I am trying Vegaseat's suggestion in one of my threads to use shuffled lists for combat in my text adventure. He suggested creating two lists,
myhit_list[1, 0, 2, 0, 3, 0, 0, 1] and monsterhit_list[1, 0, 2, 0, 3, 0, 0, 1] and using random.shuffle(myhit_list) and random.shuffle(monsterhit_list) iterated with "I hit him" and "he hit me" for loops.

My question is the method of creating this. First, do I create them as globals or as functions? In my understanding a global is a variable that stays consistant throughout every function in the program. Is that correct?

Second, my understanding of a function is a defined mini-program type that allows you to utilize one statement in replace of lengthy codes. Is that anywhere near correct?

And third, is there a website that breaks down Python statements and explains every part of them? Such as what "[" means compared to "(", why it is used where and all that great stuff? I am really interested in getting a more scientific explaination of python code.
thanks.

Here is an example I was thinking of. Don't create global variables, just pass to and from your functions as needed ...

import random
import time

def delay(seconds):
    time.sleep(seconds)

def shuffle_hitlists(my_hitlist, mo_hitlist):
    """shuffle the two lists and return the result"""
    random.shuffle(my_hitlist)
    random.shuffle(mo_hitlist)
    return my_hitlist, mo_hitlist

def battle(my_hitlist, mo_hitlist, my_strength, mo_strength):
    # player starts swinging first
    for k in range(len(my_hitlist)):
        my_hit = my_hitlist[k]
        mo_hit = mo_hitlist[k]
        # your turn
        if my_hit == 1:
            print "Scratched him good!"
            mo_strength -= 1
        elif my_hit == 2:
            print "Sliced him deep!  Blood and guts!"
            mo_strength -= 2
        elif my_hit == 3:
            print "Excellent hit!  He is screaming with pain!"
            mo_strength -= 3
        else:  #  my_hit == 0:
            print "You missed!"
        if mo_strength <= 0:
            print "The monster is dead!"
            break
        delay(2)
        # monster's turn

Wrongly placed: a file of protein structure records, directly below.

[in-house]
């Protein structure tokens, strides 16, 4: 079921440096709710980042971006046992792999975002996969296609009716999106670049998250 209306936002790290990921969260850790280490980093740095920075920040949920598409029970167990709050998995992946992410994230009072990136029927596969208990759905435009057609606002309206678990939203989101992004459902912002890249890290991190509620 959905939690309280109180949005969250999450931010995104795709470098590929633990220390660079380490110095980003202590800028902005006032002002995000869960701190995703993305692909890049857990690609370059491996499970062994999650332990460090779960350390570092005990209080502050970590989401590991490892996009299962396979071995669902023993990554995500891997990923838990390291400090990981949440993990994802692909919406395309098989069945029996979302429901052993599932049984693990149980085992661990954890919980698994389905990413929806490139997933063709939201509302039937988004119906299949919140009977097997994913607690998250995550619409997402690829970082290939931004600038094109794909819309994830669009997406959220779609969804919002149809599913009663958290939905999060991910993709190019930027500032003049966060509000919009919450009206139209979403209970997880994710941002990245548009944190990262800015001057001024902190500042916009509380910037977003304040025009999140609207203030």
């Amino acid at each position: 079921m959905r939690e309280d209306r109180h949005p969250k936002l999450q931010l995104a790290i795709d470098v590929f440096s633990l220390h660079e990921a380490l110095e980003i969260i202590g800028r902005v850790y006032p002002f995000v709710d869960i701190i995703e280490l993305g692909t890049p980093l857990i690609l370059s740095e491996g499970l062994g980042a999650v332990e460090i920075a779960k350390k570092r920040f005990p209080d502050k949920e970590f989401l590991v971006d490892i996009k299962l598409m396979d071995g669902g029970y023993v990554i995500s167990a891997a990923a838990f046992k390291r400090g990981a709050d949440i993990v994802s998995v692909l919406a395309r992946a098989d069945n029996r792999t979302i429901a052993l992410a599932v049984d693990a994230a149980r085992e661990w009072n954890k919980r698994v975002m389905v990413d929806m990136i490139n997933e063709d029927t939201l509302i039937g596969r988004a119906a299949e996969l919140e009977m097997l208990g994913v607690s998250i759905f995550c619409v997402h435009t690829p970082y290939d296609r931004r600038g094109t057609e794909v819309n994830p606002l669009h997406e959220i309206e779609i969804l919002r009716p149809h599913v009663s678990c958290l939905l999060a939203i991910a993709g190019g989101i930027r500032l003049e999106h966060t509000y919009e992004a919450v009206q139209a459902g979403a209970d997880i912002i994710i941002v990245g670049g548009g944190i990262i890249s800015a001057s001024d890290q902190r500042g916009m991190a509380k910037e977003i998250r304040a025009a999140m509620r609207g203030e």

if mo_hit == 1:
            print "You got scratched! It will heal quickly!"
            my_strength -= 1
        elif mo_hit == 2:
            print "Ouch, received a deep slice!"
            my_strength -= 2
        elif mo_hit == 3:
            print "You are hit and in pain!  Loosing blood!"
            my_strength -= 3
        else:  #  mo_hit == 0
            print "The monster missed!"
        delay(2)
        print
        if my_strength < 5:
            print "You are weak and wounded, better withdraw!"
            break

    if mo_strength > 0:
        print "The fleeing monster's strength is down to", mo_strength
    print "You still have a strength of", my_strength

my_hitlist = [1, 0, 2, 1, 3, 0, 3, 1]
mo_hitlist = [1, 0, 2, 0, 3, 0, 1, 1]

my_strength = 20
mo_strength = 10

my_hitlist, mo_hitlist = shuffle_hitlists(my_hitlist, mo_hitlist)

print my_hitlist, '\n', mo_hitlist  # test

battle(my_hitlist, mo_hitlist, my_strength, mo_strength)

You need to improve the battle descriptions, maybe draw on sentence lists with random.choice() to get some variety in there.

cool battle system, vegaseat! I think I'll use this model to create mine for my RPG. Do you have suggestions for how you could make person equip an item in your inventory and change your stats (such as a weapon increase 'my_strength')?

cool battle system, vegaseat! I think I'll use this model to create mine for my RPG. Do you have suggestions for how you could make person equip an item in your inventory and change your stats (such as a weapon increase 'my_strength')?

Depending on your weapon you could deduct another notch from the monster's strength on a hit. Conversely you could do the same thing to your own strength, if the monster is a nastier one!

You also could have a weapon that never misses! So my_hit = 0 would always be at least my_hit = 1.

Hmmm... okay.

So I think I would do it like this:

my_str = weapon # fists default!
my_life = 10
weapon = fists
fists = 1
dagger = 2
short_sword = 3
broad_sword = 5

So when the character picks up a new weapon, you change the self.weapon variable... this could apply to armor, too.

This question has already been answered. Start a new discussion instead.